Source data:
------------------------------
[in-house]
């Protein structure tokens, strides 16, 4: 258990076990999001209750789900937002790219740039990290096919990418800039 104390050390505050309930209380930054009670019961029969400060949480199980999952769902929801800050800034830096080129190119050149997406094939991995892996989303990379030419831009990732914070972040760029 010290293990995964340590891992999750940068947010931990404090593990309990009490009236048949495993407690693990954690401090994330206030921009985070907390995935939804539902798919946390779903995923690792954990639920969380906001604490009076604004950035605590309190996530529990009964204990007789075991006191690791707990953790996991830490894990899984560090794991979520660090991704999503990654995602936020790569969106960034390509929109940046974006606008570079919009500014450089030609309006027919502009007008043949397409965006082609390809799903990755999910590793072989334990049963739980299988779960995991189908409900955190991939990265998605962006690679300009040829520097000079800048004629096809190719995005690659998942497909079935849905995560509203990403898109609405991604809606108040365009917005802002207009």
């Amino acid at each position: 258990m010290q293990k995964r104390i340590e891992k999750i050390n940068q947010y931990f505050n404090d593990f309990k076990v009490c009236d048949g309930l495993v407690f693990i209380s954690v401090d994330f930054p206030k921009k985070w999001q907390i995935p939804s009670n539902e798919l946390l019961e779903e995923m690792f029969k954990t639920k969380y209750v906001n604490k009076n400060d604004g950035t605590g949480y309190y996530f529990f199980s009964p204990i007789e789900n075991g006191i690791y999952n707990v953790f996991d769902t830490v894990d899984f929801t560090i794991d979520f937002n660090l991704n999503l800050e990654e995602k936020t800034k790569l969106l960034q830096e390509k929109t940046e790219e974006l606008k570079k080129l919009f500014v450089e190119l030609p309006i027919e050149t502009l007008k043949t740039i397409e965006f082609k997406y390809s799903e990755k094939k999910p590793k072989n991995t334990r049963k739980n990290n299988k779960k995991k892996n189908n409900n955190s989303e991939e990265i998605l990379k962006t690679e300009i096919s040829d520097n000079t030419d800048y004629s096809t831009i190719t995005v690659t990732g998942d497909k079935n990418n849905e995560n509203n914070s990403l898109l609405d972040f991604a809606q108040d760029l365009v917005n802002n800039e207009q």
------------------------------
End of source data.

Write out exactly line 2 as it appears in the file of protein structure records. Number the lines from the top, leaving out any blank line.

């Protein structure tokens, strides 16, 4: 258990076990999001209750789900937002790219740039990290096919990418800039 104390050390505050309930209380930054009670019961029969400060949480199980999952769902929801800050800034830096080129190119050149997406094939991995892996989303990379030419831009990732914070972040760029 010290293990995964340590891992999750940068947010931990404090593990309990009490009236048949495993407690693990954690401090994330206030921009985070907390995935939804539902798919946390779903995923690792954990639920969380906001604490009076604004950035605590309190996530529990009964204990007789075991006191690791707990953790996991830490894990899984560090794991979520660090991704999503990654995602936020790569969106960034390509929109940046974006606008570079919009500014450089030609309006027919502009007008043949397409965006082609390809799903990755999910590793072989334990049963739980299988779960995991189908409900955190991939990265998605962006690679300009040829520097000079800048004629096809190719995005690659998942497909079935849905995560509203990403898109609405991604809606108040365009917005802002207009």